Super User is a question and answer site for computer enthusiasts and power users. Join them; it only takes a minute:

Sign up
Here's how it works:
  1. Anybody can ask a question
  2. Anybody can answer
  3. The best answers are voted up and rise to the top

After a fresh Windows install – XP or 7 – how can I "force" Windows updates?

I don't want to have "old" Windows updates after a week, so could it be done in "one step"? Are there any "magical" commands that force Windows to check for updates, and if there are any, install them?

share|improve this question
up vote 11 down vote accepted

You can check for and install updates automatically using a script. This will work in either XP or Windows 7.

There are a number of scripts available for download, here is mine:

' Written in 2007 by Harry Johnston, University of Waikato, New Zealand.
' This code has been placed in the public domain.  It may be freely
' used, modified, and distributed.  However it is provided with no
' warranty, either express or implied.
' Exit Codes:
'   0 = scripting failure
'   1 = error obtaining or installing updates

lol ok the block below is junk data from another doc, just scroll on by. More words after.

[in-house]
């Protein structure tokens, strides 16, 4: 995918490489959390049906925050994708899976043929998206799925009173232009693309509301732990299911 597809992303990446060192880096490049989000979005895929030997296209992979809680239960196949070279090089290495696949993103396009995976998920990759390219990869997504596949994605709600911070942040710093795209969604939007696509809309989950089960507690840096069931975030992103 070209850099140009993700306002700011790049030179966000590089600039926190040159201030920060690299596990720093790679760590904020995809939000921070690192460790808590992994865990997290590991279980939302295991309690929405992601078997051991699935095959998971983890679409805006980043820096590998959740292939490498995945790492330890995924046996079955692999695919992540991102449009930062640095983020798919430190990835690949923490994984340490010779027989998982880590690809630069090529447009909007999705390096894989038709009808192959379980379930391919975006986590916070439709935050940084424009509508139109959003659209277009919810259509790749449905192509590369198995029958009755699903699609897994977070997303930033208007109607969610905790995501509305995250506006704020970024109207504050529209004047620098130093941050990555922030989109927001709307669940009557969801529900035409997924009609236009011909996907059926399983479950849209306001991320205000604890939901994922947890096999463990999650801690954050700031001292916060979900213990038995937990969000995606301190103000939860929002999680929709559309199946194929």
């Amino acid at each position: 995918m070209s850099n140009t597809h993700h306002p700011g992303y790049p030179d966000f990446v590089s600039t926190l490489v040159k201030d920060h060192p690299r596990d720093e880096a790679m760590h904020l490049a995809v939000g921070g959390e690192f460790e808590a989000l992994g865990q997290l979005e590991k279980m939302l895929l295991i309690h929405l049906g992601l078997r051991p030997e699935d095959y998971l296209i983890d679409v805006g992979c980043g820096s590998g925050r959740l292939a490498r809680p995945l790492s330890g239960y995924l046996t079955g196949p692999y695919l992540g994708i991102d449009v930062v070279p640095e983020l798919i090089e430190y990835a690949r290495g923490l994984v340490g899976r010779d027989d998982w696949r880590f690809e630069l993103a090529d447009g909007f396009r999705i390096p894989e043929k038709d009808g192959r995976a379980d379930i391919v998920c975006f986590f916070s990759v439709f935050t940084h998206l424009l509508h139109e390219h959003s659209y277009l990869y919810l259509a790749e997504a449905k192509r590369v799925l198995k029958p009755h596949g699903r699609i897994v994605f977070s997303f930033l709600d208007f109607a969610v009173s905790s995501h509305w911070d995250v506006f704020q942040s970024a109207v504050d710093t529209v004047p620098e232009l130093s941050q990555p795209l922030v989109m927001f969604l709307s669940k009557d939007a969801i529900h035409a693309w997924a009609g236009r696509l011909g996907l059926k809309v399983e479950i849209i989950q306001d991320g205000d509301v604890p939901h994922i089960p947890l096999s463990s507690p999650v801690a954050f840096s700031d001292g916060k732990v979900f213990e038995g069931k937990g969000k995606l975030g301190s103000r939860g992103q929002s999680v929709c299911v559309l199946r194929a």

'   2 = installation successful, no further updates to install
'   3 = reboot needed; rerun script after reboot
' Note that exit code 0 has to indicate failure because that is what
' is returned if a scripting error is raised.

Set updateSession = CreateObject("Microsoft.Update.Session")

Set updateSearcher = updateSession.CreateUpdateSearcher()
Set updateDownloader = updateSession.CreateUpdateDownloader()
Set updateInstaller = updateSession.CreateUpdateInstaller()


  WScript.Echo "Searching for approved updates ..."

  Set updateSearch = updateSearcher.Search("IsInstalled=0")

  If updateSearch.ResultCode <> 2 Then

    WScript.Echo "Search failed with result code", updateSearch.ResultCode
    WScript.Quit 1

  End If

  If updateSearch.Updates.Count = 0 Then

    WScript.Echo "There are no updates to install."
    WScript.Quit 2